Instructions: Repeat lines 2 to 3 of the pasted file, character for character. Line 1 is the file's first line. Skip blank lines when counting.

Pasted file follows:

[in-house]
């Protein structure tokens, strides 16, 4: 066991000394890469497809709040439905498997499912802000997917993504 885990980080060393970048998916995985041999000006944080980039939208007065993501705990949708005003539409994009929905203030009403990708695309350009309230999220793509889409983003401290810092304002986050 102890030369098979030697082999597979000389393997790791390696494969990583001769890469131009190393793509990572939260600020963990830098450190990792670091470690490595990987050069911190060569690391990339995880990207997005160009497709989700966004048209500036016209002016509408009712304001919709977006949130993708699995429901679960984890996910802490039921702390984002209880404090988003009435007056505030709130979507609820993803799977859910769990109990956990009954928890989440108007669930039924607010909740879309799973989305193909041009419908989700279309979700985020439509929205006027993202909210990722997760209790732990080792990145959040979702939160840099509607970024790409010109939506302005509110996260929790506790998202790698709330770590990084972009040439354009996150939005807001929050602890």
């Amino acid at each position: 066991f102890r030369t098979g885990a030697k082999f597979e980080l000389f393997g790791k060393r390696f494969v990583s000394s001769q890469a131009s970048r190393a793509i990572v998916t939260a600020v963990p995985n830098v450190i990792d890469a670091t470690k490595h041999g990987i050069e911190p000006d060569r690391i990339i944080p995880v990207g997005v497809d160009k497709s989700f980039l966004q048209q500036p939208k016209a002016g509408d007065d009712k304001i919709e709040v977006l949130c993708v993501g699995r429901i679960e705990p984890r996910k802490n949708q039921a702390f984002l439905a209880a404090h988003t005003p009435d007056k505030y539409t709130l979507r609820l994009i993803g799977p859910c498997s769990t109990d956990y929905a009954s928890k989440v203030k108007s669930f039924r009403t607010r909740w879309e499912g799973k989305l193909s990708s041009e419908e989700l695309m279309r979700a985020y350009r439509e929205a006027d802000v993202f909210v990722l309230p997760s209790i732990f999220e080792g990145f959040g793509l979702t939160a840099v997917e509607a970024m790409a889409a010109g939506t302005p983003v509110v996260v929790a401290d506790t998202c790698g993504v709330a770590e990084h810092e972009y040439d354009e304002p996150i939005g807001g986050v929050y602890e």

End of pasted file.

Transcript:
């Protein structure tokens, strides 16, 4: 066991000394890469497809709040439905498997499912802000997917993504 885990980080060393970048998916995985041999000006944080980039939208007065993501705990949708005003539409994009929905203030009403990708695309350009309230999220793509889409983003401290810092304002986050 102890030369098979030697082999597979000389393997790791390696494969990583001769890469131009190393793509990572939260600020963990830098450190990792670091470690490595990987050069911190060569690391990339995880990207997005160009497709989700966004048209500036016209002016509408009712304001919709977006949130993708699995429901679960984890996910802490039921702390984002209880404090988003009435007056505030709130979507609820993803799977859910769990109990956990009954928890989440108007669930039924607010909740879309799973989305193909041009419908989700279309979700985020439509929205006027993202909210990722997760209790732990080792990145959040979702939160840099509607970024790409010109939506302005509110996260929790506790998202790698709330770590990084972009040439354009996150939005807001929050602890």
């Amino acid at each position: 066991f102890r030369t098979g885990a030697k082999f597979e980080l000389f393997g790791k060393r390696f494969v990583s000394s001769q890469a131009s970048r190393a793509i990572v998916t939260a600020v963990p995985n830098v450190i990792d890469a670091t470690k490595h041999g990987i050069e911190p000006d060569r690391i990339i944080p995880v990207g997005v497809d160009k497709s989700f980039l966004q048209q500036p939208k016209a002016g509408d007065d009712k304001i919709e709040v977006l949130c993708v993501g699995r429901i679960e705990p984890r996910k802490n949708q039921a702390f984002l439905a209880a404090h988003t005003p009435d007056k505030y539409t709130l979507r609820l994009i993803g799977p859910c498997s769990t109990d956990y929905a009954s928890k989440v203030k108007s669930f039924r009403t607010r909740w879309e499912g799973k989305l193909s990708s041009e419908e989700l695309m279309r979700a985020y350009r439509e929205a006027d802000v993202f909210v990722l309230p997760s209790i732990f999220e080792g990145f959040g793509l979702t939160a840099v997917e509607a970024m790409a889409a010109g939506t302005p983003v509110v996260v929790a401290d506790t998202c790698g993504v709330a770590e990084h810092e972009y040439d354009e304002p996150i939005g807001g986050v929050y602890e």